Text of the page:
Tweets of the year
Every week, the BBC Magazine presents 10 tweets to capture the spirit of the news commanding attention in North America. Now, as we bid adieu to 2012, a look back on the tweets that encapsulated the year. As always, some are more serious than others.
1. In a better world, Transvaginal Ultrasound would be a 12-member white funk band from Savannah known for their hit "Smooth You."
27 February: Comedian Sarah Thyre (@SarahThyre) wasn't the only person to find humour in the term "transvaginal ultrasound," a medical procedure used in early stages of pregnancy to determine the age of a fetal embryo. It became part of the news cycle when Virginia debated a bill requiring those who wish to have an abortion to first determine the fetal age, which could require the use of the transvaginal ultrasound. A weaker version of the bill was eventually signed into law, and several states considered, and in some cases enacted, similar measures. The incident served as a harbinger for the charged role that women's health would play in politics in 2012.
2. Is that a lottery ticket in your pocket or are you just really bad at math
30 March: Matt Watson (@biorhythmist), offers a more rational take on the frenzy for the US Mega Millions lottery. The jackpot was worth $640m (£400m) thanks to unprecedented ticket sales. Despite the astronomical odds of winning, this year was a great one for American lotto, with multiple record-breaking jackpots.
3. I am relieved Zimmerman will be tried under evidentiary standards somewhat more robust than those of cable news
12 April: National Review Online writer Daniel Foster (@DanFosterNRO) reacted after George Zimmerman was arrested for second-degree murder, more than 40 days after he shot to death the teenager Trayvon Martin. Zimmerman, who was patrolling the neighbourhood as an unofficial neigbourhood watchman, said he was acting in self-defence. His critics say he stalked and chased the boy. In the days between the 26 February shooting and the 12 April arrest, the motives and culpability of Zimmerman became a topic of national media attention.
4. "Battle Escalates Over Islam's Role in Egypt," the @nytimes headline says. This headline has arguably been valid every day since 1798.
22 April: Andrew Exum (@abumuqawama), a Middle East analyst with the Center for a New American Security, on press coverage of post-Arab Spring politics in Egypt. Throughout the year, Egypt has stayed in the headlines as it navigates life after Hosni Mubarak.
5. AP says it's upheld, CNN says it's not. HOORAY WE ALL WIN
29 June: Buzzfeed.com sports editor Kevin Lincoln (@KTLincoln) after CNN and Fox News initially reported that the Supreme Court had struck down the contentious individual mandate of the US healthcare law. Actually, the law had been upheld, while limiting the requirement to expand Medicaid.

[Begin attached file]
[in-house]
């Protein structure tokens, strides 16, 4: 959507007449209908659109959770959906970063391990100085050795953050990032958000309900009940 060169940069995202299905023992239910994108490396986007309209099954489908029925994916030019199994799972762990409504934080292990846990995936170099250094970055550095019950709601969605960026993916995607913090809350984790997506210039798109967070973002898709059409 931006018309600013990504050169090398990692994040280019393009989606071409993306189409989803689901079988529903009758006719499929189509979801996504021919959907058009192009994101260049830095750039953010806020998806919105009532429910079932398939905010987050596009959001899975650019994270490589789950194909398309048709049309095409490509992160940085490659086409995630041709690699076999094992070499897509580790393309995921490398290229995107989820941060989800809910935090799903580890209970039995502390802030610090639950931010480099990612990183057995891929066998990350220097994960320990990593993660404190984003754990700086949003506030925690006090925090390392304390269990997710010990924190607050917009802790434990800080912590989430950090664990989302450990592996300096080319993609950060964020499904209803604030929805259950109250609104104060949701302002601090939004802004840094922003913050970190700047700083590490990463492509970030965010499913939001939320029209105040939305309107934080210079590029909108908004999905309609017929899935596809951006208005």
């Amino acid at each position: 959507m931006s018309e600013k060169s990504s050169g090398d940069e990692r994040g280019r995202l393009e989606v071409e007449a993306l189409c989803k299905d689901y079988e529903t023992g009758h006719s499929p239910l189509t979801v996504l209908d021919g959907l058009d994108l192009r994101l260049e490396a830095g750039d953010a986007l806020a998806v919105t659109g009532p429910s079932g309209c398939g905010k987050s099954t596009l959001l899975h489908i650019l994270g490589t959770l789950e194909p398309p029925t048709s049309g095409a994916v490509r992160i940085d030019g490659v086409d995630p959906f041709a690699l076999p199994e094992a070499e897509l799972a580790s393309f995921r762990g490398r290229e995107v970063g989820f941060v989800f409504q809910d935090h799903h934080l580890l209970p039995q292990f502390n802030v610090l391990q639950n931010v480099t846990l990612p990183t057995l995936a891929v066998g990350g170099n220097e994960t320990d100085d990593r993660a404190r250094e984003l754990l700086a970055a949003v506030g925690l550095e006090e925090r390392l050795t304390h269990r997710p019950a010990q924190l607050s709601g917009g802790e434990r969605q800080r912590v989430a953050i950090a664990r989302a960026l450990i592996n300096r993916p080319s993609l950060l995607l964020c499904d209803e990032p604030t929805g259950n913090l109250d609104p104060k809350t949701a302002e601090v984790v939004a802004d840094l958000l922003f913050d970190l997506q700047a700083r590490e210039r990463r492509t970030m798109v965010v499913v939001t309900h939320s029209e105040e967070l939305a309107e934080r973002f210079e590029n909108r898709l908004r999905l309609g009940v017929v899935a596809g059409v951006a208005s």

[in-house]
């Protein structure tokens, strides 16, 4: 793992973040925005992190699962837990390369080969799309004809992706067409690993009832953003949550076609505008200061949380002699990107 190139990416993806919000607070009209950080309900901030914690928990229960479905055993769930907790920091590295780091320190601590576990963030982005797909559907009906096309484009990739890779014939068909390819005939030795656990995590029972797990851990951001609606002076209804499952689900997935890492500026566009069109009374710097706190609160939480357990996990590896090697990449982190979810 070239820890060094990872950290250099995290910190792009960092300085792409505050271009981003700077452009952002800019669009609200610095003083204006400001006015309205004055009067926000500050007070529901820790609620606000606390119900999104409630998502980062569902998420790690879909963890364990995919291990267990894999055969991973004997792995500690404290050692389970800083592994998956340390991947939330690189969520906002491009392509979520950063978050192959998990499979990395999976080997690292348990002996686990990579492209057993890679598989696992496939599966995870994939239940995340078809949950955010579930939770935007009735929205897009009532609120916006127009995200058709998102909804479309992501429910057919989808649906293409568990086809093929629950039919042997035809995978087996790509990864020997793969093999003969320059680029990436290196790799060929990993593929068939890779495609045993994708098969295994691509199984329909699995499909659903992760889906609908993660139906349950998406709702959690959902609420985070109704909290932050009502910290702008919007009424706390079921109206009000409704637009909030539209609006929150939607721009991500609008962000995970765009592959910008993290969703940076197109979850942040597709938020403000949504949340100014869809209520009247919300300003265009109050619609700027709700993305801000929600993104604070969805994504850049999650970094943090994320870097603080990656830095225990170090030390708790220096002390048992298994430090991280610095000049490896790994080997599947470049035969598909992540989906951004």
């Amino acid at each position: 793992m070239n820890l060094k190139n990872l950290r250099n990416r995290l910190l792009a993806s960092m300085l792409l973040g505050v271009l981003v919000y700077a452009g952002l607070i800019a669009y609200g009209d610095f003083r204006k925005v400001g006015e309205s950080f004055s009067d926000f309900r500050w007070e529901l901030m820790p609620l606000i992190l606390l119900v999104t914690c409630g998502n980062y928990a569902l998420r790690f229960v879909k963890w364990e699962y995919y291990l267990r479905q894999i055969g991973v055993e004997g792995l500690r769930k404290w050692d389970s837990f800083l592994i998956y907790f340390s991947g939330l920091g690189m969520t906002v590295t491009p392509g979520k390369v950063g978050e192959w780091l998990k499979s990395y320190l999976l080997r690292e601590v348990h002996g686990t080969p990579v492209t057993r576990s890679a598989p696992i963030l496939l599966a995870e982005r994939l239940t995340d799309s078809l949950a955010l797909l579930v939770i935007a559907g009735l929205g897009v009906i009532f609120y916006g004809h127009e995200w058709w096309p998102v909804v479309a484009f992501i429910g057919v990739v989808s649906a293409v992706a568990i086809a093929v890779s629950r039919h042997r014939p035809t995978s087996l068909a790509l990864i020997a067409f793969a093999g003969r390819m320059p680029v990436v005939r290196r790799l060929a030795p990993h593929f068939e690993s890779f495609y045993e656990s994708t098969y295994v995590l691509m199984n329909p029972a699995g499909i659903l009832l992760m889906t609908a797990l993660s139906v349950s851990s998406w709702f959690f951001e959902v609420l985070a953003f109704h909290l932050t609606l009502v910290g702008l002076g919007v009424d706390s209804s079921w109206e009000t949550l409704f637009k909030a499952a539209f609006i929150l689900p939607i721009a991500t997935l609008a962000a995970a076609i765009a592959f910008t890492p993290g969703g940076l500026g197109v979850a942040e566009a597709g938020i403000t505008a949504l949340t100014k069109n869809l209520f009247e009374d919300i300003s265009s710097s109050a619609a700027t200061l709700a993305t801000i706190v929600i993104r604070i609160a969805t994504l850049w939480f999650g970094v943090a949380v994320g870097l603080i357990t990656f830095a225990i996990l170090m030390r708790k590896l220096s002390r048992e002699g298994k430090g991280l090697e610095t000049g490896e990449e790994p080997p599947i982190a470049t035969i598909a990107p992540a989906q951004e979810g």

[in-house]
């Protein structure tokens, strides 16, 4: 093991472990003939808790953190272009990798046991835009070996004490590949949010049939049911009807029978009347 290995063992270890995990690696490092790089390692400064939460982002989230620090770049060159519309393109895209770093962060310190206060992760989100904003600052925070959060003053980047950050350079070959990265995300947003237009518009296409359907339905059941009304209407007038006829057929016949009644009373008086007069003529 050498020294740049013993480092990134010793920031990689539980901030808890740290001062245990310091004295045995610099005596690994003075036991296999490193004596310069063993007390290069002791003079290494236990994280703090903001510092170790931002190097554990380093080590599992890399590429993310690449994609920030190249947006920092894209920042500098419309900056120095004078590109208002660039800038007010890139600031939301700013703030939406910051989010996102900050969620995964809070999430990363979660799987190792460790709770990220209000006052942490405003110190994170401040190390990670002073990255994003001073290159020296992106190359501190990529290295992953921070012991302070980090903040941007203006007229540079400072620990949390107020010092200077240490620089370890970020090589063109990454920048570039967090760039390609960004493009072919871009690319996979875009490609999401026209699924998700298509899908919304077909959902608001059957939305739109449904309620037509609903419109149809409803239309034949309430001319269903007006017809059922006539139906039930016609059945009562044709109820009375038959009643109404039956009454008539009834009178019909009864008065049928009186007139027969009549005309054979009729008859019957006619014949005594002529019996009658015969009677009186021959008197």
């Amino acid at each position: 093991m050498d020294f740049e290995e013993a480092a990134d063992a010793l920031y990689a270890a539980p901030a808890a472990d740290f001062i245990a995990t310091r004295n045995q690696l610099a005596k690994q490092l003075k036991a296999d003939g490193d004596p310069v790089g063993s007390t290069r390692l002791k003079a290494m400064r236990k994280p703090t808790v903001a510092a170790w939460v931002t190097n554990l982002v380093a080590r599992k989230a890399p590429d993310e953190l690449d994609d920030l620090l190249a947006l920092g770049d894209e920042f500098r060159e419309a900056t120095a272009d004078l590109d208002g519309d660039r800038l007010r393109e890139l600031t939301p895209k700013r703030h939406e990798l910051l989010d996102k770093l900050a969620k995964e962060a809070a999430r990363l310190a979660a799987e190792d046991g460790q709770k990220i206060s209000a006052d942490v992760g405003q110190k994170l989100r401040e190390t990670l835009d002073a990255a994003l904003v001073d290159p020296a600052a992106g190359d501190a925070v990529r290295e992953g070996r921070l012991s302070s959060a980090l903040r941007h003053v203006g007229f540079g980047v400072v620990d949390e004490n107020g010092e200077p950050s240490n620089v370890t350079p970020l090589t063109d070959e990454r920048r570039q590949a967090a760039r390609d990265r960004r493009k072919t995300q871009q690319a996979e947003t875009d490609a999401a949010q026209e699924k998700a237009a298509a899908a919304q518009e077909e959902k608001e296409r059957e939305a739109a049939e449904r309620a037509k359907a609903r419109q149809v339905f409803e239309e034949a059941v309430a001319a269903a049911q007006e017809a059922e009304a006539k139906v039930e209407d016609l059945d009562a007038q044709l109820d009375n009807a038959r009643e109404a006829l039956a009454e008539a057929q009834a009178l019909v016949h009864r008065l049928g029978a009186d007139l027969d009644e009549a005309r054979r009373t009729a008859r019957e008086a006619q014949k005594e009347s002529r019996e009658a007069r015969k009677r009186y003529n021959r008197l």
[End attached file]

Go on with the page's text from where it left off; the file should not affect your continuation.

6. To everyone mad about Joe Paterno's statue being taken down - just look the other way & pretend it's not happening.
27 July: Twitter user "Bearded Stoner" (@beardedstoner) confronted supporters of the Penn State university football coach who is accused of covering up child molestation by a former assistant coach. The statue of Paterno was removed after a special investigation found that he didn't take sufficient action to protect children. The emotive case made national headlines throughout the year.
7. CTV is actually touting that we've achieved our best-ever number of bronzes. This may be the most Canadian brag ever.
8. Newsweek ending its print edition. Soon, the table in my dentist's waiting room will just have a sign that says "Look at your phones."
19 October: Graceland writer Aaron Fullerton (@aaronfullerton) reacts to the announcement that Newsweek would only publish digitally starting 2013. The 79-year old news weekly had floundered for years, and editor Tina Brown, who was brought in to revitalise the publication, oversaw the shuttering of its print editions and the subsequent layoffs.
9. Horrible possibility: if the geeks are right about Ohio, might they also be right about climate?
10 November: In the wake of Obama's resounding win over Republican challenger Mitt Romney - a win that pundits said was unlikely but was predicted by statistics experts - Daily Beast writer David Frum (@DavidFrum) examines the consequences of the 2012 election. Namely, if the statistical analysis so accurately predicted the winner of a tough swing state, might statistical analysis be correct on climate change predictions?
10. Bet Romney hates Santa Claus. That guy gives gifts to *everybody*.
16 November: In a call to donors, Mitt Romney said he lost the presidential election because Barack Obama gave "gifts," such as health care, to young and minority voters. Bloomberg writer Joshua Green (@joshuagreen) responded with this tweet, which encapsulated the impression many people had of Romney after the election. Though he polled better than Obama on some main issues, many Americans felt he didn't care about the middle class. Throughout the year, the Obama campaign targeted ads to reinforce this idea.